“People say Scotland is just a wee nation and don’t have much of an effect on the world. Well, we might only be a small country, but we’ve had a few effects.”
The Sheraton Hotel, Gothenburg. June, 1992. Head coach Andy Roxburgh prepares his team for a step into the unknown.
“When you go out on that park today, you’ll be doing something that no other Scottish player has ever done,” he said hours before Scotland’s first ever appearance at European Championship.
“All those superstars of the past, nobody ever did what you are doing – it’s something that nobody can ever take away from you.”
Debuts, the Dutch and dunked in a fountain
12 June, Gothenburg. Netherlands (Bergkamp 75) 1-0 Scotland
First up were the reigning champions – a star-studded Dutch team at the Ullevi Stadium.
Despite a spirited performance, full of energy, commitment and passion, the Scots eventually succumbed to a Dennis Bergkamp strike 15 minutes from time.
“We were huge underdogs,” says former Scotland midfielder Stuart McCall, who had celebrated his 28th birthday a few days earlier by getting thrown into a fountain by his team-mates.
“We got so near, it was tough losing a goal in the last part of the game like that. I look back at that Dutch side and the actual goal they scored involved Bergkamp, Frank Rijkaard, Ruud Gullit and Marco van Basten. Four world-class players, and they had Ronald Koeman at centre-back.
“We came off the park thinking we gave everything and did better than most expected us to do, so we took a lot of confidence.”
There was no time to dwell on the result, the situation was already critical in terms of qualification. Scotland had just lost to the European champions, but an encounter with the world champions was less than 72 hours away.
Yet, spirits remained high in the squad.
“After the game we had to fly to Norrkoping straight away but Ally McCoist and Stewart McKimmie had to stay behind for drug testing,” McCall remembers.
“One of them couldn’t pee and they were ages, so myself and Gary McAllister got Coisty’s room key and did all the childish pranks. We took the batteries out of his TV remote, put salt and pepper in his bed and all stuff like that.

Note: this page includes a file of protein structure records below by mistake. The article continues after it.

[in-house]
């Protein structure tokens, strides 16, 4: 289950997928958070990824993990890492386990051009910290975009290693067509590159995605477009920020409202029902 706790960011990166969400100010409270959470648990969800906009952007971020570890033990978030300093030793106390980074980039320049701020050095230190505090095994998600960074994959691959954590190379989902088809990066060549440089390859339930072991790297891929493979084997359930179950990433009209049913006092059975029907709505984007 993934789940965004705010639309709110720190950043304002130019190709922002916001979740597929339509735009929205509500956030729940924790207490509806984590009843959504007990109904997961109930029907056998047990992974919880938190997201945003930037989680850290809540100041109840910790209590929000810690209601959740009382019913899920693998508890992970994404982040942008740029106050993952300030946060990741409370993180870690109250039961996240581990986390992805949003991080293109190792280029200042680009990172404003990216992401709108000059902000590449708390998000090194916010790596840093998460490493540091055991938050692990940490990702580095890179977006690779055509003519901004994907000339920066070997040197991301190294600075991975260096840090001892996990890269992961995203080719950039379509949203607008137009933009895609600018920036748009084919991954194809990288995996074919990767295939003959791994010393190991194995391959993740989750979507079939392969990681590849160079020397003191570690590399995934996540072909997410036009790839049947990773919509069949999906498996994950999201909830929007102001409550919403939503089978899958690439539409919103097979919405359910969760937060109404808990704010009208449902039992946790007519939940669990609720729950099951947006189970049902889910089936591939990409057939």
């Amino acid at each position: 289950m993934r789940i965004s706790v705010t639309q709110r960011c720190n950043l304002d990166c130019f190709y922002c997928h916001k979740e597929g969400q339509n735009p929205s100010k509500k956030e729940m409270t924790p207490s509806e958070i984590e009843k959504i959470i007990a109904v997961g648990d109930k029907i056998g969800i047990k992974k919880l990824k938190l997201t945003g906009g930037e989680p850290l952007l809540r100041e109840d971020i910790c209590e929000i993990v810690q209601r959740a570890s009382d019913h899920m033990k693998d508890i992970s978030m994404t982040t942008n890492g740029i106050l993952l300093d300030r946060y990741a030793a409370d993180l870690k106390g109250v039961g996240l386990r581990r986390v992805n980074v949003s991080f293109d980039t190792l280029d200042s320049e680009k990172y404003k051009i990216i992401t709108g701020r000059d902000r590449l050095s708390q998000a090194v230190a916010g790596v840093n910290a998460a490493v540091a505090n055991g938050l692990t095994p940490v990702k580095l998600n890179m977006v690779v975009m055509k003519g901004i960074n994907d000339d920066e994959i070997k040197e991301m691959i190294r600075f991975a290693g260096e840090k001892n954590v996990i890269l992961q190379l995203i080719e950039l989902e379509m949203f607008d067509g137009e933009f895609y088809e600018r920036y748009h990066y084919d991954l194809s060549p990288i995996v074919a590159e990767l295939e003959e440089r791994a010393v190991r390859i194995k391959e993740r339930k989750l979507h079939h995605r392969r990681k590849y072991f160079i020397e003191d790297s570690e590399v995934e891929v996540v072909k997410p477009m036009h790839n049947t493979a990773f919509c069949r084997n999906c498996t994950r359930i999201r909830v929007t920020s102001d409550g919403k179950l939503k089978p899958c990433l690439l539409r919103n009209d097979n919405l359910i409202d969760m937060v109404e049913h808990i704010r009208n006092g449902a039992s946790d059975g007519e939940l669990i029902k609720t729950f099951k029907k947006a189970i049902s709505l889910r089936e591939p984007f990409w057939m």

“When Coisty got back, he thought it was Gordon Durie and Duncan Ferguson, so they were in a prank war for the rest of the tournament.”
No favours and crates of champagne
15 June, Norrkoping. Scotland 0-2 Germany (Riedle 29, Effenberg 47)
The mood in camp was jovial, but the players knew they had to be at their best against Germany to stand any chance of advancing to the next stage.
It was an uncharacteristically open game, and one in which many Scots believe they could have scored a hatful, yet they somehow lost 2-0.
Karl-Heinz Riedle opened the scoring after 29 minutes, and an unfortunate deflection from Stefan Effenberg’s cross two minutes after the break resigned Scotland to a group-stage exit.
“We felt extremely unlucky,” said Roxburgh. “Scotland pulverised Germany for a lot of that game. They scored a freakish second goal and the scoreline was a nonsense.”
After the match, the Scotland boss was asked to address the travelling fans, who had been cheering his name.
“We hope you feel it was worth it,” he said, with the crowd unanimously cheering in response.
“I know he’s the opposition, but Berti Vogts is a pal and after the game he said to me – will you beat the CIS for us on Thursday?
“I said no, we’ll beat them for us.”
18 June, Norrkoping. Scotland (McStay 7, McClair 16, McAllister 84 pen) 3-0 CIS
Roxburgh gave a defiant fist-pump to the Tartan Army and walked back to the dressing room. Scotland’s hopes of qualification were gone, but their tournament was not over. They could still have an effect.
Their final opponents, CIS – the Commonwealth of Independent States, the temporary team formed after the dissolution of the Soviet Union in 1991 – had drawn with both Germany and the Netherlands, and a win against Scotland would see them through.
McCall, sitting in the Scotland coach on arrival at Norrkoping, glanced over at fellow Rangers players Oleksiy Mykhaylychenko and Oleh Kuznetsov, who were staring back at him.
“Before the game, their bus pulled up next to ours. Oleksiy showed us a champagne bottle before the game, getting ready to celebrate.”
Kuznetsov alleges that McCoist told him the Scotland players were still drunk from the night before and therefore their opponents did not need to worry. But it quickly became evident that was not the case. Scotland ran out 3-0 winners, ending CIS’ qualification hopes and sending Germany through.
“After the game, the CIS players were absolutely distraught as we all went back to the bus,” said McCall.
“We had some beers back on our bus and were knocking on the windows. I remember pointing down to Oleksiy, saying ‘See that champagne you’ve got stored at the bottom of your bus, any chance we can get it?’. He didn’t see the funny side…”
Though on paper the match was a dead-rubber for Scotland, that victory meant a lot. It was a vindication of their efforts and performances in the tournament, and a glimpse at what could have been had luck been on their side against Netherlands or Germany.
“We finished with pride intact,” said McCall.
“Every tournament we got to we never qualified any further. The joke used to be that the Scotland team were back home before the postcards were, but England were knocked out by Sweden the night before.
“We went further than England in that tournament, even if it was only because we played a day later.”